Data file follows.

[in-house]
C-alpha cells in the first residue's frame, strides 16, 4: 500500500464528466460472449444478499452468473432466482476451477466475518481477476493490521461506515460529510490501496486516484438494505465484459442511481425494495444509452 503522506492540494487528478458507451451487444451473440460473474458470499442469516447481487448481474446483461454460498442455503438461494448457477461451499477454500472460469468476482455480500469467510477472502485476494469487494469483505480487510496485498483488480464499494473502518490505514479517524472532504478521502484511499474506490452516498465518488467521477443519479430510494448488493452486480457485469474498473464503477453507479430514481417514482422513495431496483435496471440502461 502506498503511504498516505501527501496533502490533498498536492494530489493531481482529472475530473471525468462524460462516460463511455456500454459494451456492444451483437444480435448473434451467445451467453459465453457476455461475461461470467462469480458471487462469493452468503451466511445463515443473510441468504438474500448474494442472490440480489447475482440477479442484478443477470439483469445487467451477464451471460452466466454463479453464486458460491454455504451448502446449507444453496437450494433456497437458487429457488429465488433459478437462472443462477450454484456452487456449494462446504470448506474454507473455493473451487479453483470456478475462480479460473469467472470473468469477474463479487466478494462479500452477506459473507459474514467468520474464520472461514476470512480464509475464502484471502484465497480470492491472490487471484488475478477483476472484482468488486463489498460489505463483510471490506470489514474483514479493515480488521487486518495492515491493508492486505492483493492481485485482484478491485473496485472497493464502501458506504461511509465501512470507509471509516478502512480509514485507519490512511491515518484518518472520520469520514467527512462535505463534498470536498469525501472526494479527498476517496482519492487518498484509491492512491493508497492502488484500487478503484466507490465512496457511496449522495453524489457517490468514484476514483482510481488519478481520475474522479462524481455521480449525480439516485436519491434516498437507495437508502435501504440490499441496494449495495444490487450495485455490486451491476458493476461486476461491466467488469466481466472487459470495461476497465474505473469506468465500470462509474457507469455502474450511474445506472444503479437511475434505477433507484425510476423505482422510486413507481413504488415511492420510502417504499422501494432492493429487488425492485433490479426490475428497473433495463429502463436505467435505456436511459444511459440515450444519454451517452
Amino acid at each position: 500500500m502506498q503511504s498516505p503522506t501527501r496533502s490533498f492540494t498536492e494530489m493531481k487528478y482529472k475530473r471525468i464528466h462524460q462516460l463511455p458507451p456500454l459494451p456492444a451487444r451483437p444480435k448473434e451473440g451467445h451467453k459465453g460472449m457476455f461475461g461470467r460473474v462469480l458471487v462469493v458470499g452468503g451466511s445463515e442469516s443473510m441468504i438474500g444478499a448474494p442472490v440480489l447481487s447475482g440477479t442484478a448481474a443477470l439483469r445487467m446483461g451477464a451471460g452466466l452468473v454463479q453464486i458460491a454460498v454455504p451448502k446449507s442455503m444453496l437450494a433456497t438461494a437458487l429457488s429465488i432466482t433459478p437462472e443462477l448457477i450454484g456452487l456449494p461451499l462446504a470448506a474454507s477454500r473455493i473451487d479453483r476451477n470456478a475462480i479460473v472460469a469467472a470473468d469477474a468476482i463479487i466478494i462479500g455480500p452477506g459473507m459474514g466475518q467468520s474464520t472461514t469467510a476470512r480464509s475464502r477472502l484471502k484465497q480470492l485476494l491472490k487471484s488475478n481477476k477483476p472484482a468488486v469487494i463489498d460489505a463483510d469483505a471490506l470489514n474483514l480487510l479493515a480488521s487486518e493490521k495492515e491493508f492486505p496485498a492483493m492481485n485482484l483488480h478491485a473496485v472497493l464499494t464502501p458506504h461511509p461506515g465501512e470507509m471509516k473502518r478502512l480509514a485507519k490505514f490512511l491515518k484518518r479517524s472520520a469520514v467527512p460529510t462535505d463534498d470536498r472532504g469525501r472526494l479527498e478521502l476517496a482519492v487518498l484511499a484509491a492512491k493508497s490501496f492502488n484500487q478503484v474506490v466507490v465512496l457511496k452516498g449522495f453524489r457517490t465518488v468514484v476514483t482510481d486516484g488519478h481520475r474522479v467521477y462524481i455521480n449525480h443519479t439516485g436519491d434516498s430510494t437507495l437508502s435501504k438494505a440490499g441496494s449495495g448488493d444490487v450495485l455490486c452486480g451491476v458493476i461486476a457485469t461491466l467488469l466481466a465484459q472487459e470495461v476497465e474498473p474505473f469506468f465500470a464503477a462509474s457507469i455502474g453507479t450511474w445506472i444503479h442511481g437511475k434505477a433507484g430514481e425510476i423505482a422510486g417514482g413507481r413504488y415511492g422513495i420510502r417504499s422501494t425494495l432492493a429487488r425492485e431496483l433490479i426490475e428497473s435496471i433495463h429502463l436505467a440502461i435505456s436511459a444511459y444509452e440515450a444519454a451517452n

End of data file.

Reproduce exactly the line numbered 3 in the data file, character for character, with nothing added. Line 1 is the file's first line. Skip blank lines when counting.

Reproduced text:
Amino acid at each position: 500500500m502506498q503511504s498516505p503522506t501527501r496533502s490533498f492540494t498536492e494530489m493531481k487528478y482529472k475530473r471525468i464528466h462524460q462516460l463511455p458507451p456500454l459494451p456492444a451487444r451483437p444480435k448473434e451473440g451467445h451467453k459465453g460472449m457476455f461475461g461470467r460473474v462469480l458471487v462469493v458470499g452468503g451466511s445463515e442469516s443473510m441468504i438474500g444478499a448474494p442472490v440480489l447481487s447475482g440477479t442484478a448481474a443477470l439483469r445487467m446483461g451477464a451471460g452466466l452468473v454463479q453464486i458460491a454460498v454455504p451448502k446449507s442455503m444453496l437450494a433456497t438461494a437458487l429457488s429465488i432466482t433459478p437462472e443462477l448457477i450454484g456452487l456449494p461451499l462446504a470448506a474454507s477454500r473455493i473451487d479453483r476451477n470456478a475462480i479460473v472460469a469467472a470473468d469477474a468476482i463479487i466478494i462479500g455480500p452477506g459473507m459474514g466475518q467468520s474464520t472461514t469467510a476470512r480464509s475464502r477472502l484471502k484465497q480470492l485476494l491472490k487471484s488475478n481477476k477483476p472484482a468488486v469487494i463489498d460489505a463483510d469483505a471490506l470489514n474483514l480487510l479493515a480488521s487486518e493490521k495492515e491493508f492486505p496485498a492483493m492481485n485482484l483488480h478491485a473496485v472497493l464499494t464502501p458506504h461511509p461506515g465501512e470507509m471509516k473502518r478502512l480509514a485507519k490505514f490512511l491515518k484518518r479517524s472520520a469520514v467527512p460529510t462535505d463534498d470536498r472532504g469525501r472526494l479527498e478521502l476517496a482519492v487518498l484511499a484509491a492512491k493508497s490501496f492502488n484500487q478503484v474506490v466507490v465512496l457511496k452516498g449522495f453524489r457517490t465518488v468514484v476514483t482510481d486516484g488519478h481520475r474522479v467521477y462524481i455521480n449525480h443519479t439516485g436519491d434516498s430510494t437507495l437508502s435501504k438494505a440490499g441496494s449495495g448488493d444490487v450495485l455490486c452486480g451491476v458493476i461486476a457485469t461491466l467488469l466481466a465484459q472487459e470495461v476497465e474498473p474505473f469506468f465500470a464503477a462509474s457507469i455502474g453507479t450511474w445506472i444503479h442511481g437511475k434505477a433507484g430514481e425510476i423505482a422510486g417514482g413507481r413504488y415511492g422513495i420510502r417504499s422501494t425494495l432492493a429487488r425492485e431496483l433490479i426490475e428497473s435496471i433495463h429502463l436505467a440502461i435505456s436511459a444511459y444509452e440515450a444519454a451517452n